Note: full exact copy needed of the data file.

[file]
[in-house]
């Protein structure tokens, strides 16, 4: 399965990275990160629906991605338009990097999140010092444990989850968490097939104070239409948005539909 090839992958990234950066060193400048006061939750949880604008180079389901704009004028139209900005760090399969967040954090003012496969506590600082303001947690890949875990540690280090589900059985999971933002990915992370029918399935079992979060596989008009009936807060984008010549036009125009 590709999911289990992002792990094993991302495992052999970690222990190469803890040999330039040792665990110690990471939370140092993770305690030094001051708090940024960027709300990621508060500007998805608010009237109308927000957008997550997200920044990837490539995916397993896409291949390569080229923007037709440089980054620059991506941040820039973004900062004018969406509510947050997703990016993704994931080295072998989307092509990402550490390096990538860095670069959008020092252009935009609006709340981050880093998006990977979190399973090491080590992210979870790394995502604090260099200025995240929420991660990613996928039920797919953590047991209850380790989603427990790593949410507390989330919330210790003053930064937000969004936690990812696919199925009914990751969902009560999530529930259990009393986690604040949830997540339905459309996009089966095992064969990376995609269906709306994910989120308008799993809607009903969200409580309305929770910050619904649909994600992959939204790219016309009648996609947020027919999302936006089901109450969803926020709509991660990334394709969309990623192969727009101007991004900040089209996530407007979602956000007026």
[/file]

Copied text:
[in-house]
């Protein structure tokens, strides 16, 4: 399965990275990160629906991605338009990097999140010092444990989850968490097939104070239409948005539909 090839992958990234950066060193400048006061939750949880604008180079389901704009004028139209900005760090399969967040954090003012496969506590600082303001947690890949875990540690280090589900059985999971933002990915992370029918399935079992979060596989008009009936807060984008010549036009125009 590709999911289990992002792990094993991302495992052999970690222990190469803890040999330039040792665990110690990471939370140092993770305690030094001051708090940024960027709300990621508060500007998805608010009237109308927000957008997550997200920044990837490539995916397993896409291949390569080229923007037709440089980054620059991506941040820039973004900062004018969406509510947050997703990016993704994931080295072998989307092509990402550490390096990538860095670069959008020092252009935009609006709340981050880093998006990977979190399973090491080590992210979870790394995502604090260099200025995240929420991660990613996928039920797919953590047991209850380790989603427990790593949410507390989330919330210790003053930064937000969004936690990812696919199925009914990751969902009560999530529930259990009393986690604040949830997540339905459309996009089966095992064969990376995609269906709306994910989120308008799993809607009903969200409580309305929770910050619904649909994600992959939204790219016309009648996609947020027919999302936006089901109450969803926020709509991660990334394709969309990623192969727009101007991004900040089209996530407007979602956000007026």